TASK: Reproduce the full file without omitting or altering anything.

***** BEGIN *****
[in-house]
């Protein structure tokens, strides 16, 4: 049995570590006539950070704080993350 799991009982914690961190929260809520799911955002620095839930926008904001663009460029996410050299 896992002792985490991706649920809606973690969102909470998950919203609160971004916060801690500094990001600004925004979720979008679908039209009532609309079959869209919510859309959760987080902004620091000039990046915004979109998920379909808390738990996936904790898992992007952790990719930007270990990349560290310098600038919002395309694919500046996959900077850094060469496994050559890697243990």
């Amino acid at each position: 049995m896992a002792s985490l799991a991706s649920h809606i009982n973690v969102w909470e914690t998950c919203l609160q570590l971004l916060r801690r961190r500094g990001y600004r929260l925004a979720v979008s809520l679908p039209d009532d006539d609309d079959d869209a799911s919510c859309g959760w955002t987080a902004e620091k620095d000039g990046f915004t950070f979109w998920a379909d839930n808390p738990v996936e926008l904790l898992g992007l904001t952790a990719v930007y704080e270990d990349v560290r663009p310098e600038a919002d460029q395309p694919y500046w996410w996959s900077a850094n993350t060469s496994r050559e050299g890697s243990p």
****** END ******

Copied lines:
[in-house]
């Protein structure tokens, strides 16, 4: 049995570590006539950070704080993350 799991009982914690961190929260809520799911955002620095839930926008904001663009460029996410050299 896992002792985490991706649920809606973690969102909470998950919203609160971004916060801690500094990001600004925004979720979008679908039209009532609309079959869209919510859309959760987080902004620091000039990046915004979109998920379909808390738990996936904790898992992007952790990719930007270990990349560290310098600038919002395309694919500046996959900077850094060469496994050559890697243990």
């Amino acid at each position: 049995m896992a002792s985490l799991a991706s649920h809606i009982n973690v969102w909470e914690t998950c919203l609160q570590l971004l916060r801690r961190r500094g990001y600004r929260l925004a979720v979008s809520l679908p039209d009532d006539d609309d079959d869209a799911s919510c859309g959760w955002t987080a902004e620091k620095d000039g990046f915004t950070f979109w998920a379909d839930n808390p738990v996936e926008l904790l898992g992007l904001t952790a990719v930007y704080e270990d990349v560290r663009p310098e600038a919002d460029q395309p694919y500046w996410w996959s900077a850094n993350t060469s496994r050559e050299g890697s243990p």